Up in smoke 

On the last night of th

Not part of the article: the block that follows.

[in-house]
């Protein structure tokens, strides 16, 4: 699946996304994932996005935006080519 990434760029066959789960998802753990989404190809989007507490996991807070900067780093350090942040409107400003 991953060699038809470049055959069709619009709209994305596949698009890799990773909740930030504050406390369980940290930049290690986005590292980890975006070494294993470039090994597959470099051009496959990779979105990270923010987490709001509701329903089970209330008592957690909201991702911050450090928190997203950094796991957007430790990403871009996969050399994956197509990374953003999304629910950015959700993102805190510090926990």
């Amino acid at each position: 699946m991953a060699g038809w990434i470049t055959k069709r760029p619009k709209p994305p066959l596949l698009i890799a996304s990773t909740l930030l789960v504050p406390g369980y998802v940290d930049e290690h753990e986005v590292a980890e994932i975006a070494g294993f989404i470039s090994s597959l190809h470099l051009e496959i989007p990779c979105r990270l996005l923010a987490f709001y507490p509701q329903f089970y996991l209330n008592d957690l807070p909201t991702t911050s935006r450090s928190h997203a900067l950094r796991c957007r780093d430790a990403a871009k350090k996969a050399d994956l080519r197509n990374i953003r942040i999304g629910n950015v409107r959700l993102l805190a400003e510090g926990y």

On the last night of the Midwest Music Summit earlier this month, Radio Radio was packed to the gills, with people lined up outside waiting to get in to see the main draws on the bill, The Pieces and Cat Power. The scene outside the bar was nothing unusual for a big show, but inside, something was palpably different. It took a few seconds to put my finger on it: although there were people everywhere I turned, with a line for drinks three deep all around the bar, no thick blue haze of cigarette smoke floated above our heads. And then I saw the signs, politely but firmly informing patrons that Radio Radio was a non-smoking venue that evening, and that people who wanted to smoke could do so in the parking lot out back — where the majority of my friends ended up spending the bulk of the night. Much to my surprise, I heard little complaint from my smoking companions — nor did Radio Radio owner David “Tufty” Clough — and for once, I was able to enjoy the blessedly smoke-free atmosphere — and music — inside. This February, a proposal to ban smoking in public places throughout Indianapolis was introduced to the City-County Council, and after acrimonious testimony from both pro- and anti-smoking camps, quietly consigned to a study committee, where it will remain in stasis at least until after the November elections. Bloomington enacted a similar ban earlier this summer, although bars have been given until 2005 to fully comply with the regulations. But rather than waiting for a law that may or may not pass, Radio Radio’s Tufty decided to experiment with his own smoking ban, and he reports that the results were generally favorable. Although it would seem patently un-punk rock for this local alternative culture icon to make his Radio Radio customers follow an extra rule, Tufty believes the benefits of the ban outweighed any griping from disgruntled smokers. Even though the crowd at the show was much larger than usual, he says it took staff much less time to clean up afterwards, and that they felt better the next day for not having worked in a smoke-filled bar all night. Tufty, who quit smoking seven years ago to set a good example for his now-teenage daughter, says a legal smoking ban “wouldn’t be a big deal,” and until it happens, he’ll continue to go smoke-free occasionally of his own volition, and no longer sells cigarettes at the bar. “More and more people are quitting,” he says. “Smoking has had its day.” For many non-smokers, especially those who must work in smoky restaurants and bars, an official ban can’t come soon enough. But would the idea ever gain enough support to become law in a tobacco-loving town like Indianapolis? According to the CDC, we have the dubious distinction of having the third highest rate of smoking in the nation, right behind Toledo and Knoxville. Not surprisingly, our rate of lung cancer is 50 percent higher than the U.S. average, and we also suffer disproportionately from heart disease, asthma, and strokes. All told, tobacco kills more than 10,000 Hoosiers every year — about one every hour. And although Indiana is losing ground to other states in many areas, we’re on track to become one of the smoking-est states in the nation, up from number eight in 1999 to fourth just a year later, as other states enacted programs to reduce smoking and encourage people to quit. Opponents of the smoking ban claim that smoking is a personal choice, hurting no one but the smoker, but a 1999 National Cancer Institute study sends that argument up in smoke: it found that secondhand smoke is responsible for the early deaths of some 65,000 Americans each year. The EPA estimates that secondhand smoke causes 3,000 lung cancer deaths in non-smokers annually. If those numbers don’t move you, how about these: a study released last year by IUPUI researchers concluded that smoking in Marion County cost businesses more than $316 million in 2000 — in increased health care costs, lost productivity, absenteeism, disability, and premature death of employees. $56 million of that cost was attributable to non-smoking employees exposed to secondhand smoke. Although I’m usually a “U.S. out of my uterus”-type who opposes undue restrictions on personal privacy and individual freedoms, I support a public smoking ban in Indianapolis, both on the strength of the research that makes the true economic and health costs of public smoking perfectly clear, and as someone who spent years working in smoky coffeehouses and bars, and waking up feeling lousy the next morning as a result of breathing so much smoke. I don’t just support the ban — I think it’s one of the best things Indianapolis could do for itself, not only in terms of individual health — both for nonsmokers and smokers looking to quit — and decreased healthcare costs and productivity losses, but towards the goal of making Indianapolis a generally more progressive, pleasant place to live. Dire predictions abounded when New York enacted its smoking ban in March, but a recent study by the city found that the mass job losses bar and restaurant lobbyists warned of haven’t occurred. On a vacation in New York a few weeks ago, I didn’t observe any packs of dejected smokers roaming the streets; from Manhattan to Queens to Brooklyn, most everyone seemed to be handling the ban just fine. Indianapolis often lags behind the nation when it comes to progressive lawmaking on issues like domestic partnership, diversity, taxes, wages, and health. What if, just this once, we decided to move into the vanguard by passing a smoking ban, becoming a model for other Midwest cities of what to do, rather than what not to?

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